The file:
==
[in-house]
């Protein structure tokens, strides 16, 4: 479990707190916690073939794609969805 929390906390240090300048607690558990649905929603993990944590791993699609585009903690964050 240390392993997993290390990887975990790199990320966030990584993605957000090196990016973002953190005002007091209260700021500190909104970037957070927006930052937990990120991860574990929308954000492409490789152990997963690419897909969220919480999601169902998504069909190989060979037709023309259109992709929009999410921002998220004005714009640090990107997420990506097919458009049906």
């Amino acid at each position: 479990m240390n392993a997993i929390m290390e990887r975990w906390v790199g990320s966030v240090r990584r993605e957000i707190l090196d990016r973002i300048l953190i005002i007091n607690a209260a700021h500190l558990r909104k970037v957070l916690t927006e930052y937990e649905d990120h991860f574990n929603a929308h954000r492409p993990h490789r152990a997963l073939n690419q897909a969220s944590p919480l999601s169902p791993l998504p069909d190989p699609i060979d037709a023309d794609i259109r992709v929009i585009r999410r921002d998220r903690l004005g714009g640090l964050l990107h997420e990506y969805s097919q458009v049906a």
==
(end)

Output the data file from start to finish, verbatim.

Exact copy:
[in-house]
């Protein structure tokens, strides 16, 4: 479990707190916690073939794609969805 929390906390240090300048607690558990649905929603993990944590791993699609585009903690964050 240390392993997993290390990887975990790199990320966030990584993605957000090196990016973002953190005002007091209260700021500190909104970037957070927006930052937990990120991860574990929308954000492409490789152990997963690419897909969220919480999601169902998504069909190989060979037709023309259109992709929009999410921002998220004005714009640090990107997420990506097919458009049906």
């Amino acid at each position: 479990m240390n392993a997993i929390m290390e990887r975990w906390v790199g990320s966030v240090r990584r993605e957000i707190l090196d990016r973002i300048l953190i005002i007091n607690a209260a700021h500190l558990r909104k970037v957070l916690t927006e930052y937990e649905d990120h991860f574990n929603a929308h954000r492409p993990h490789r152990a997963l073939n690419q897909a969220s944590p919480l999601s169902p791993l998504p069909d190989p699609i060979d037709a023309d794609i259109r992709v929009i585009r999410r921002d998220r903690l004005g714009g640090l964050l990107h997420e990506y969805s097919q458009v049906a």